Here in Raleigh, “business as usual” is highly unusual. Whether it’s the innovative technology and medical companies, our open-data-pioneering government, or deep fried barbecue on a stick, we’re always looking to improve on the status-quo.
So when the City of Raleigh looked to gather public feedback on its overhaul of the southern gateway to downtown, they chose to augment the traditional public hearing process with new approaches to online engagement. The city partnered with Cityzen to setup an interactive project home page that integrated directly with project social media posts.
Using social media advertising, we pushed these posts to the news feeds of citizens in specific geographic areas. All comments on these posts integrated back to the project page.
And the fun part? We put the city’s project onto the newsfeeds of over 40,000 Raleigh residents and tracked what happened next. And that means LOTS of data. Here’s what we learned.
1) 55–64 year old women engaged with the project at higher rates than any other demographic group.
Surprising? Yeah, we thought it would be the millennials too. Even though the online content reached a smaller number of 55–64 year olds than younger age groups, this group had the highest response rate.
Of the 55–64 year old women who saw the project posts on Facebook & Twitter, 3.75% clicked through to interact on the site — nearly twice as much as the next highest demographic, 45–54 year old men.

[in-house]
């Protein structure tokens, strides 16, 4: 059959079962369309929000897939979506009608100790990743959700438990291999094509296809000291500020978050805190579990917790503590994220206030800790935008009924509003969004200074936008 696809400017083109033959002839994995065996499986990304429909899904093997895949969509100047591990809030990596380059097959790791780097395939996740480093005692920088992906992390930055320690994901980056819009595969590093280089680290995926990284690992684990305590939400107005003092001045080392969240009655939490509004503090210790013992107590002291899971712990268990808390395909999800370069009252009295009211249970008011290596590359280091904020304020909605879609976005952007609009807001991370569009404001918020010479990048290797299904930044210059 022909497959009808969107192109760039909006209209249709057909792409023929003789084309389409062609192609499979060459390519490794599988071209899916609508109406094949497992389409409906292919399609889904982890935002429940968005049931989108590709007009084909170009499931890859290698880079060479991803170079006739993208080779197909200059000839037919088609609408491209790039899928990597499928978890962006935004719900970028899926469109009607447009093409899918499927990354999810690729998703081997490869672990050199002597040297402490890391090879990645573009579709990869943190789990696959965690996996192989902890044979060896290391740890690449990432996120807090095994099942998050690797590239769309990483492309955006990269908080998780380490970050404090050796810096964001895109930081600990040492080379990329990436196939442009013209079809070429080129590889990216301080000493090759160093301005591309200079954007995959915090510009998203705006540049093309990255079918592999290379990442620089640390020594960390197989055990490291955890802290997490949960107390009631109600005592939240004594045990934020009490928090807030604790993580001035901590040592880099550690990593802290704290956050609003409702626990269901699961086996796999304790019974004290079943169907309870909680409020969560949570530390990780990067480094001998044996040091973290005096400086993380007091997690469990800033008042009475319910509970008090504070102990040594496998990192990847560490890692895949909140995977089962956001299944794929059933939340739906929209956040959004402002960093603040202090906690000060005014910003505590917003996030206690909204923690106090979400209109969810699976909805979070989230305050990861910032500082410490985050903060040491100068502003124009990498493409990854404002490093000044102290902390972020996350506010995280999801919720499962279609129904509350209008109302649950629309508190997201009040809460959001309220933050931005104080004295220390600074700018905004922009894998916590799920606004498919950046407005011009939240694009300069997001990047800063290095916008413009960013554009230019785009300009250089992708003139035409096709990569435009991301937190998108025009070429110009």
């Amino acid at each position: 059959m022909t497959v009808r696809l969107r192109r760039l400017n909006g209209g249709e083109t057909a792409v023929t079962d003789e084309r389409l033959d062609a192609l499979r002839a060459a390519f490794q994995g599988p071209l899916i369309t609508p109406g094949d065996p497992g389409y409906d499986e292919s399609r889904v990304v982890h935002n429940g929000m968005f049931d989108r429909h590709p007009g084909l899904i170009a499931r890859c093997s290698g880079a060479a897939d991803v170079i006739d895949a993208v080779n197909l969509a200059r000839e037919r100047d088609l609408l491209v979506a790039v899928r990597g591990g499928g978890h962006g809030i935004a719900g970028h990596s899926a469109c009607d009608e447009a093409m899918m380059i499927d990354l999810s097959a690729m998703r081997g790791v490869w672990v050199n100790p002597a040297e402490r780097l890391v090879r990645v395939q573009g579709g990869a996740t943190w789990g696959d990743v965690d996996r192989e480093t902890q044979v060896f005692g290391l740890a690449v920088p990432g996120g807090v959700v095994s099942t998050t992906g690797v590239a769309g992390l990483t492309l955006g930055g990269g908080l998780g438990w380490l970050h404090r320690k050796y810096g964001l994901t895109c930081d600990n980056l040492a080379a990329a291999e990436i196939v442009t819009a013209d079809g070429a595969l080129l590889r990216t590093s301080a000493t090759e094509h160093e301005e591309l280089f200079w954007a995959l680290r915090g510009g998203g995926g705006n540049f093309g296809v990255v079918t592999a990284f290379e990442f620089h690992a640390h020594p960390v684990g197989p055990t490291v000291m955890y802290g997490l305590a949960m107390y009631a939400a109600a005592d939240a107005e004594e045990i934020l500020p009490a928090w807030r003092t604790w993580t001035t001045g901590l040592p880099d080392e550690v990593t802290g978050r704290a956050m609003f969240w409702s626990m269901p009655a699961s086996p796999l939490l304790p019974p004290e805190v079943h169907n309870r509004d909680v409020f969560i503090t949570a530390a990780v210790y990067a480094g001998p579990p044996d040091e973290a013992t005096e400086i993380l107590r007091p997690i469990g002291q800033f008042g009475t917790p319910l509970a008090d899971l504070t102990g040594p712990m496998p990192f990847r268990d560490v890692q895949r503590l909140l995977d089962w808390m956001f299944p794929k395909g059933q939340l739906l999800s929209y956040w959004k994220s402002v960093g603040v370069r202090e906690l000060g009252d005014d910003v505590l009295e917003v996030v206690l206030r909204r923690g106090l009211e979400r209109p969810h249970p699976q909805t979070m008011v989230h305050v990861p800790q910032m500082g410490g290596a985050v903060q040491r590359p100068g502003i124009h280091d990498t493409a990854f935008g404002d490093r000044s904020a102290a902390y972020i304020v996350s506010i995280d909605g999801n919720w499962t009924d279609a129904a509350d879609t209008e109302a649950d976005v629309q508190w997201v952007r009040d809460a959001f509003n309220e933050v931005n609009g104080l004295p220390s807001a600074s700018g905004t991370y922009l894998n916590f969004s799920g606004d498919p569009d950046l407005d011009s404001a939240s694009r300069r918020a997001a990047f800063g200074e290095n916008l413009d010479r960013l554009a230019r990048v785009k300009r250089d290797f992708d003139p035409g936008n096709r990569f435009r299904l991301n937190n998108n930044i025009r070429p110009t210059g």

But before you say “you go girls”, here’s another surprise:
2) Overall, men interacted with the project content more than women.
Outside of the 55–64 year old demographic, men participated at higher rates than their female counterparts, 395 to 304. Why is still anyone’s guess, but it may be that women and men are drawn to different project types.
We’ll continue to watch this one as new projects come down the pipe.
3) Most popular social media tool to access civic polls: Facebook.
And just when we thought all the activists were on Twitter! Facebook’s upper hand should not be surprising considering that everyone including our children to our grandparents use Facebook to connect to others.
As of a September 2013 Pew study, 71% of online adults use Facebook, while 19% used Twitter.
4) Those who lived in the project area engaged more than any other area
Since the Southern Gateway study area is contained entirely in the 27603 zip code, this area was the primary focus of targeted social posts. 8,903 people in the 27603 zip code saw the project posts, and these residents were 57% more likely to click & comment than other Raleigh residents.
What do you think? Will girls overtake the guys in due time? Does maturity beget participation? Leave us a comment.
If you’re in Raleigh, check out SouthernGatewayStudy.com to see the latest dialog!